Saturday 16 May 2009

Krod Mandoon and the Flaming Sword of Fire: Season 1

With a title like that you can guess this isn't going to be a grim and serious drama series. Yes, it's time for laughs as Comedy Central and the BBC team up to rip into epic fantasy.

The Makonian Empire dominates three continents and its Emperor is the most powerful man in the world. Chancellor Dongalor, ruler of the province of Hessemeel, is his servant but his star has fallen as the province has suffered from an economic downturn (brought about by the 'whore-caravans' now preferring to steer clear of the province). Dongalor now plots to supplant the Emperor using a mystical weapon known the Eye of Gulga Grymna (which appears to be a magical medieval version of the Death Star's superlaser, able to destroy entire villages in an instant), assisted by his loyal minion Barnabas.

Meanwhile, an Empire-wide resistance movement has been brutally crushed and its leader, General Arcadius, is imprisoned in Hessemeel Castle. The rebels have scattered into small bands which carry on a guerrilla war. One such band is led by the handsome and somewhat egotistical Krod Mandoon and also consists of his pagan girlfriend Aneka, failed wizard Zezelryck and the pig-man Loquasto (who is technically Krod's slave, but Krod refuses to let Loquasto call him "Master," fearing it impacts negatively on his PR image). Mandoon mounts a sneak attack on the castle to free Arcadius, but Arcadius is killed in the process. He tells Krod that he is the 'Golden One' prophesied to lead the resistance to victory. Arcadius' boyfriend, Bruce, joins Krod's band as it sets out to stop Dongalor's plan whilst also dealing with internal divisions.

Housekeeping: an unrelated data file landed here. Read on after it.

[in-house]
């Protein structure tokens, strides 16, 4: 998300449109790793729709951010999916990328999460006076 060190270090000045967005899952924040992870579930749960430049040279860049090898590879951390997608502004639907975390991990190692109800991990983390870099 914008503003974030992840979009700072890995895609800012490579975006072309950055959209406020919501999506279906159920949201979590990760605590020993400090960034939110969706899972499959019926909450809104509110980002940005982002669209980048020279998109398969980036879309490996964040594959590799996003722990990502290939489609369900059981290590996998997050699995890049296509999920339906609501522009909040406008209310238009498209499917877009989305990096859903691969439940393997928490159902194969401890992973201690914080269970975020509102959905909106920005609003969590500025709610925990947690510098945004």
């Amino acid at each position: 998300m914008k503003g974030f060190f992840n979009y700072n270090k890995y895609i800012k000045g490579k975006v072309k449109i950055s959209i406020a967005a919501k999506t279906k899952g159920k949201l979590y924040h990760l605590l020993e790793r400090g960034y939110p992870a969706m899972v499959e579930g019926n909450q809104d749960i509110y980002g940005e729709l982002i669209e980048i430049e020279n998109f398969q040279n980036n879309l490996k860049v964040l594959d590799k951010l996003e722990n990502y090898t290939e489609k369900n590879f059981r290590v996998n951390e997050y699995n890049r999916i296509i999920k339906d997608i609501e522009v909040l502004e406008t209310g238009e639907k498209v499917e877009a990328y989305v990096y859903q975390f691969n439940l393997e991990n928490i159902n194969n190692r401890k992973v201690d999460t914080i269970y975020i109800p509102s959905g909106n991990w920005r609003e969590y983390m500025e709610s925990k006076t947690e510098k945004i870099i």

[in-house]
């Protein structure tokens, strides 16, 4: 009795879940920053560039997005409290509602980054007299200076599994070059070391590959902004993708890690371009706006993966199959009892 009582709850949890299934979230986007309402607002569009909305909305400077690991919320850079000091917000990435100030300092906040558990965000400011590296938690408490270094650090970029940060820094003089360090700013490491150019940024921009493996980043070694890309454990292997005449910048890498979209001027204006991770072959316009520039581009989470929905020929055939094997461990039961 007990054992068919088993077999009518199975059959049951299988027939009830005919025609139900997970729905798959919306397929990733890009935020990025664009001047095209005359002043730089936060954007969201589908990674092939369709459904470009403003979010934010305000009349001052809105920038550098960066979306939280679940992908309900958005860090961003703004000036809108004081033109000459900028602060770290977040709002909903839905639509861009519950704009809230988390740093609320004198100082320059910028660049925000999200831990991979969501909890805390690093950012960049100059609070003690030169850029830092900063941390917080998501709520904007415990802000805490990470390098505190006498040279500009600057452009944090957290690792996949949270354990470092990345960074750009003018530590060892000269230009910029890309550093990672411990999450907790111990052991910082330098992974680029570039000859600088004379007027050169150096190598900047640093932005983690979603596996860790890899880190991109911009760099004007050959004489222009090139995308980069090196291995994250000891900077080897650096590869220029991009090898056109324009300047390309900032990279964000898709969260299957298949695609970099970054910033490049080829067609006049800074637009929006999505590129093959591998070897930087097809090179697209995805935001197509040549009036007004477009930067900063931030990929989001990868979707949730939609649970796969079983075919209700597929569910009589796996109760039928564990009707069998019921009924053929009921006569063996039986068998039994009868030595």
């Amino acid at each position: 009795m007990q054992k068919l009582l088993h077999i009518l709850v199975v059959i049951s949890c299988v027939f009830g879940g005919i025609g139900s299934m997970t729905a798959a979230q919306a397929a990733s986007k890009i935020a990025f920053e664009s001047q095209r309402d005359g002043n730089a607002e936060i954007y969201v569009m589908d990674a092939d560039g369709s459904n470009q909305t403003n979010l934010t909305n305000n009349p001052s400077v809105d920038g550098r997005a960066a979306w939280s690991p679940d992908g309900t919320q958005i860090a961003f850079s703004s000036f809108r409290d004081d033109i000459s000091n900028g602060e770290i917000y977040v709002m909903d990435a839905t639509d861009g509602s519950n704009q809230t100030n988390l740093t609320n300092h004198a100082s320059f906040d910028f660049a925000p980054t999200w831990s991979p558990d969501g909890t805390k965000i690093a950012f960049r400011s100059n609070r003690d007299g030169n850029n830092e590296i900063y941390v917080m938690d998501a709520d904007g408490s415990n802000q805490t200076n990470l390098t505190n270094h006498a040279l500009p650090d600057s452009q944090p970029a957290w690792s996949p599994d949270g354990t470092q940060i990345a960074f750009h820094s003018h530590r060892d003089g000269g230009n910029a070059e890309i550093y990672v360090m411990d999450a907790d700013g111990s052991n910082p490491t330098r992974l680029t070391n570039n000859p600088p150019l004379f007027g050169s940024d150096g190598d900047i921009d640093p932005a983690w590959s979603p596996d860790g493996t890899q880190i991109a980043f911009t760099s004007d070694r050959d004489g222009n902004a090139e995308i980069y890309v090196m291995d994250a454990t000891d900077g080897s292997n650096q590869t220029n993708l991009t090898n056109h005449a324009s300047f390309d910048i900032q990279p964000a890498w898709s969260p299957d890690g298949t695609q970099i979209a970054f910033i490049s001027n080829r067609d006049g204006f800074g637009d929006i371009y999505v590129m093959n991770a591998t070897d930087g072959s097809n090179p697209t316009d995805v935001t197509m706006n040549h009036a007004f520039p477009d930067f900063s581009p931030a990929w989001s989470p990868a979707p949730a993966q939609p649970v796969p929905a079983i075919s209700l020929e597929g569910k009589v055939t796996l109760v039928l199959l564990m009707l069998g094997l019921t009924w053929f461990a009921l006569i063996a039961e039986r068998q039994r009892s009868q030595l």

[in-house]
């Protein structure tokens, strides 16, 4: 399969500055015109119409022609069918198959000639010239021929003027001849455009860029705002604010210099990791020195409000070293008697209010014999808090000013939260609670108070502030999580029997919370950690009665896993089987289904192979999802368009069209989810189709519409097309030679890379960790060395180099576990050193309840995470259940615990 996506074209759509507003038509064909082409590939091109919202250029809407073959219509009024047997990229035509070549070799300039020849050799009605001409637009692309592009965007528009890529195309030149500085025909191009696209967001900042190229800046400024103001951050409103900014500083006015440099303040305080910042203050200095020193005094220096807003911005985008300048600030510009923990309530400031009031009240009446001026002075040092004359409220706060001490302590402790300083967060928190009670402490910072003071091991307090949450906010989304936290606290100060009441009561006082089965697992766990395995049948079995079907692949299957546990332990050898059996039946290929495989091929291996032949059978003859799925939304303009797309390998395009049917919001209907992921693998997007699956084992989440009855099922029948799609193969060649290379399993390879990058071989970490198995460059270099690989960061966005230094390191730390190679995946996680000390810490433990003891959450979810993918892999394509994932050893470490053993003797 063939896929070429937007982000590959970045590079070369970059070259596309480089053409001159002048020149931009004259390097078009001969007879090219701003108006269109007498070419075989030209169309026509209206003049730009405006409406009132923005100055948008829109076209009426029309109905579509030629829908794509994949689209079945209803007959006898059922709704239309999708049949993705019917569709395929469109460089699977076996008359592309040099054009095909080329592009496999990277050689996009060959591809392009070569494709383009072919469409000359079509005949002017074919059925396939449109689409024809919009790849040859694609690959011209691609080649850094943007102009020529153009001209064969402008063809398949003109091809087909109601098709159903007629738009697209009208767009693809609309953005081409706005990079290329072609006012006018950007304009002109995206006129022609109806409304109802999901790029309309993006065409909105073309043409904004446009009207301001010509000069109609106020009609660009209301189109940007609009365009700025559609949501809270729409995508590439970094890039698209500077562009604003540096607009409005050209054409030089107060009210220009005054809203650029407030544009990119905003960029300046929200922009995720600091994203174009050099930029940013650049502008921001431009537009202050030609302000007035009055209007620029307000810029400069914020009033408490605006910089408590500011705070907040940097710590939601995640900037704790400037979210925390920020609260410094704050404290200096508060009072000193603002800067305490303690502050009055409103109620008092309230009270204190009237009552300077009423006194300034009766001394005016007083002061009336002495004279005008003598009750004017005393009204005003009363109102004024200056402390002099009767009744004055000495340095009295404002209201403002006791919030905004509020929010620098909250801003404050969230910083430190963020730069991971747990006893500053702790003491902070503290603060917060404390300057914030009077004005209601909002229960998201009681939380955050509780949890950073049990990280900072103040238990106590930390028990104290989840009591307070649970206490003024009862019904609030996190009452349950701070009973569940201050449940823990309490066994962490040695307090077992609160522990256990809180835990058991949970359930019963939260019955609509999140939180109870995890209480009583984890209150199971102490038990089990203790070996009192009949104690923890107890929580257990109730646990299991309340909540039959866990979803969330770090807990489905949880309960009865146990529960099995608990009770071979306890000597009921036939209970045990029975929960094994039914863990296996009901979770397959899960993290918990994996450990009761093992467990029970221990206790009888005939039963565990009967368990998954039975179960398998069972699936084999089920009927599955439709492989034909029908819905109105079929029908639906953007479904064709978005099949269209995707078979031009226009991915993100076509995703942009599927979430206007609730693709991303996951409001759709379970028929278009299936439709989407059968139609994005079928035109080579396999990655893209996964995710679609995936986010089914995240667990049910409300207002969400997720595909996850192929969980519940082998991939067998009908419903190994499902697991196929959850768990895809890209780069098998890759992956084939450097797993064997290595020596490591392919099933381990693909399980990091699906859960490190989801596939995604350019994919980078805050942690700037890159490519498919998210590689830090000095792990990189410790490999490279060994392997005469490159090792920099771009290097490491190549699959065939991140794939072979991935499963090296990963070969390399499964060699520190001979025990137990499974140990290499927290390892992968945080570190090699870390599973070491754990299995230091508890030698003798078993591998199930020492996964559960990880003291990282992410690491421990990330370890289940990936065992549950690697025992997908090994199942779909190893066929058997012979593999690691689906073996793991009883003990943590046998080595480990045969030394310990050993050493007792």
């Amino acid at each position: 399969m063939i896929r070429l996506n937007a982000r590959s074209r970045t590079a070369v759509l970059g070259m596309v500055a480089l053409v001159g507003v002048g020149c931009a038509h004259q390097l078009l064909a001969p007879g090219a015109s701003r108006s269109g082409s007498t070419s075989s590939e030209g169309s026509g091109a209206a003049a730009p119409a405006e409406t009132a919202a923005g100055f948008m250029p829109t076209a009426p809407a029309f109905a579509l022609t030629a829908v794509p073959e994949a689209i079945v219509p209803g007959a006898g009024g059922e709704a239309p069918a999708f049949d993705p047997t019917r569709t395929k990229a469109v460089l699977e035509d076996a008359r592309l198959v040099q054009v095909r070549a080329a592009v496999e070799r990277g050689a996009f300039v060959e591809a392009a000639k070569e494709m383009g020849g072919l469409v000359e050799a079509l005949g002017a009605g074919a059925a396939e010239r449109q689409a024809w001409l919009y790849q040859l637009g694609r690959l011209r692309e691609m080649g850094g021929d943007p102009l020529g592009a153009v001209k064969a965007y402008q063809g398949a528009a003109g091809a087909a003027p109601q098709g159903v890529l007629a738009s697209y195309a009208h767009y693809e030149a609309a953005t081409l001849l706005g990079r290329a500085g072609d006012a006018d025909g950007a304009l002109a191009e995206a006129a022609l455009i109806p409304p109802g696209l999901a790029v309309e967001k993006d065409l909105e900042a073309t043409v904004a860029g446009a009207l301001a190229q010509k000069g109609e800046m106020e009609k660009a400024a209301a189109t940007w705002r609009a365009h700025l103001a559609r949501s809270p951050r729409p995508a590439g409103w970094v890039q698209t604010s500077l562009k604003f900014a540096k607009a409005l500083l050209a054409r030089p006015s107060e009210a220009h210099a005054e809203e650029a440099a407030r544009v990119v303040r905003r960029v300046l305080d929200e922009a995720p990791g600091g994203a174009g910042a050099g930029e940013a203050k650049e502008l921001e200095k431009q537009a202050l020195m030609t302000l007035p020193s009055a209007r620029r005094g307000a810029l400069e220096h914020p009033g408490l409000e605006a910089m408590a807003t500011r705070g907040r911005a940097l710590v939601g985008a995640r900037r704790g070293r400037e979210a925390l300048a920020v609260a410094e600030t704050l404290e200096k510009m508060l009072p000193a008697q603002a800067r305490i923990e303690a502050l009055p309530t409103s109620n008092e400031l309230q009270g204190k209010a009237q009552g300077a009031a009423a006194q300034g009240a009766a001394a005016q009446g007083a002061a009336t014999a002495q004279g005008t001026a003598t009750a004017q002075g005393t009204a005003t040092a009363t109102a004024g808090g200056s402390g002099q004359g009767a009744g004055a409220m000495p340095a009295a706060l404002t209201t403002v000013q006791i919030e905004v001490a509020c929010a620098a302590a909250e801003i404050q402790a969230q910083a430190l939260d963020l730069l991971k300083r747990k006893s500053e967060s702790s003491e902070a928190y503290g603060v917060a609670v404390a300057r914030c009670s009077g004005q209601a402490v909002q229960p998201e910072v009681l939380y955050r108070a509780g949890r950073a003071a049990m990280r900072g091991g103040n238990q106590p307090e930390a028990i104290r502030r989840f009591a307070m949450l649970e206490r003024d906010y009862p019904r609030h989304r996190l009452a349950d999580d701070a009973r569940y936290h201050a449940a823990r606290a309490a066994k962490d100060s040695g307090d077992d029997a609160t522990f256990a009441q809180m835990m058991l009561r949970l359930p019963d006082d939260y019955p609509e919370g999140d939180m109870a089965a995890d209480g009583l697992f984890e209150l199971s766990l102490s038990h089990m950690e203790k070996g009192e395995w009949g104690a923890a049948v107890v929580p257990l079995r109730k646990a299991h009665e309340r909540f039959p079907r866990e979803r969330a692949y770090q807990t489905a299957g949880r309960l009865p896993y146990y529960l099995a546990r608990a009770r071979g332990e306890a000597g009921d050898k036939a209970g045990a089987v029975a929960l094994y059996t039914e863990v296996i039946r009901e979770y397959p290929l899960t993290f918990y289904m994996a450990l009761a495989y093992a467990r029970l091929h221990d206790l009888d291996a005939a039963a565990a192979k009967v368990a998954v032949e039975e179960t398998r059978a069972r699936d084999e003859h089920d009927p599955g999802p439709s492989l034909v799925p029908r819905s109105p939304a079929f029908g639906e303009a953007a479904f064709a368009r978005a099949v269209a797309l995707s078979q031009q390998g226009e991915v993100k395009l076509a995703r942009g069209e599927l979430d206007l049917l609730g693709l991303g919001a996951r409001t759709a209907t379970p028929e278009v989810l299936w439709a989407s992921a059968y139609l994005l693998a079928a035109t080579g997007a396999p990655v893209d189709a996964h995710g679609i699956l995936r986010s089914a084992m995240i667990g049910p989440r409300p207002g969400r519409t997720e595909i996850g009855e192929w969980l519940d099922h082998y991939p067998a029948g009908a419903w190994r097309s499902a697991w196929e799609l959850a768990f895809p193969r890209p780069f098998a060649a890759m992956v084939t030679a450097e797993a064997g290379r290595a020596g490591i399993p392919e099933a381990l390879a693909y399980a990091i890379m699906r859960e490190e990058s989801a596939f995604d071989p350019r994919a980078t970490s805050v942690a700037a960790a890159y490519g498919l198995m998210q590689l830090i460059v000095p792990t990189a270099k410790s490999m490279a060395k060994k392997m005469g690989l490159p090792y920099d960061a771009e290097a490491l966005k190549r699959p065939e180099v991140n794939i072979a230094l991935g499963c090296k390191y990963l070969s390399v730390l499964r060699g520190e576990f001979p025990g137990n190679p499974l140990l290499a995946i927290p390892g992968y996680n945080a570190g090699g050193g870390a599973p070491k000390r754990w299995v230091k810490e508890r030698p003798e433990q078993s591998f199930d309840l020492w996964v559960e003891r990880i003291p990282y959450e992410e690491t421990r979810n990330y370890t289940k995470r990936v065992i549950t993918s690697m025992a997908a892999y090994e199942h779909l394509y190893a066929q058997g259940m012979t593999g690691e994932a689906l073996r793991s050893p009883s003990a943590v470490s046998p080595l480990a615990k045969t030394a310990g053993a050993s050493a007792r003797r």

Krod Mandoon is a curious beast. It can have you laughing one minute and then cringing with embarrassment for the next five. Refreshingly, rather than just relying on the daftness of the fantasy genre for laughs, Mandoon plays the setting and backdrop reasonably straight and attempts to mine the humour from the characters and situations rather than the world itself. This is a good move as shows built on taking the mickey out of a silly premise tend not to work in the first place. Also, the cast in Mandoon is pretty good, with the actors all generally putting in a lot of effort and enthusiasm. In comedic terms the highlight of the show is the relationship between Dongalor (played by Little Britain's Matt Lucas) and Barnabas (Alex MacQueen), which comes off as a demented take on Jeeves and Wooster where Jeeves is somewhat bumbling and incompetent but also a psychopath who tends to kill anyone who brings him bad news. Almost every scene with these two is great and it's a disappointment that their screentime is dramatically cut to just one or two scenes per episode in the latter half of the season. The Hungarian scenery, the impressive sets and the decent special effects are also all worthy of praise.